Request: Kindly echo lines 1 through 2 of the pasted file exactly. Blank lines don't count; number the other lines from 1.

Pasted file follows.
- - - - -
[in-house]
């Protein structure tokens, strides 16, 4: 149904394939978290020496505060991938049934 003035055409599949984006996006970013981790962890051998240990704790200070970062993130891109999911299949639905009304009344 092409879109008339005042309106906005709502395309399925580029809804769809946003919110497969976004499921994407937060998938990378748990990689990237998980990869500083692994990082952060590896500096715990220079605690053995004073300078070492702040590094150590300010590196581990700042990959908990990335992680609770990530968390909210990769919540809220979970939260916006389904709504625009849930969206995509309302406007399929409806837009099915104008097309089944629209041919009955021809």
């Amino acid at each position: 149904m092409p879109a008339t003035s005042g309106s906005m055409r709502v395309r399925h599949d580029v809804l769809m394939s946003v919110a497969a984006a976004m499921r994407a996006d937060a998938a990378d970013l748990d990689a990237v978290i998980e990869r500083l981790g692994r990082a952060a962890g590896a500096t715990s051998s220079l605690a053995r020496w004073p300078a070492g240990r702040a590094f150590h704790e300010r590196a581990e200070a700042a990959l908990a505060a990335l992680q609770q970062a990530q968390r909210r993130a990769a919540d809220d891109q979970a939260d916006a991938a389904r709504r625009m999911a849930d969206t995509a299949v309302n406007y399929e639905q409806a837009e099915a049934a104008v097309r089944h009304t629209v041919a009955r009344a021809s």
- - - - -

[in-house]
């Protein structure tokens, strides 16, 4: 149904394939978290020496505060991938049934 003035055409599949984006996006970013981790962890051998240990704790200070970062993130891109999911299949639905009304009344 092409879109008339005042309106906005709502395309399925580029809804769809946003919110497969976004499921994407937060998938990378748990990689990237998980990869500083692994990082952060590896500096715990220079605690053995004073300078070492702040590094150590300010590196581990700042990959908990990335992680609770990530968390909210990769919540809220979970939260916006389904709504625009849930969206995509309302406007399929409806837009099915104008097309089944629209041919009955021809």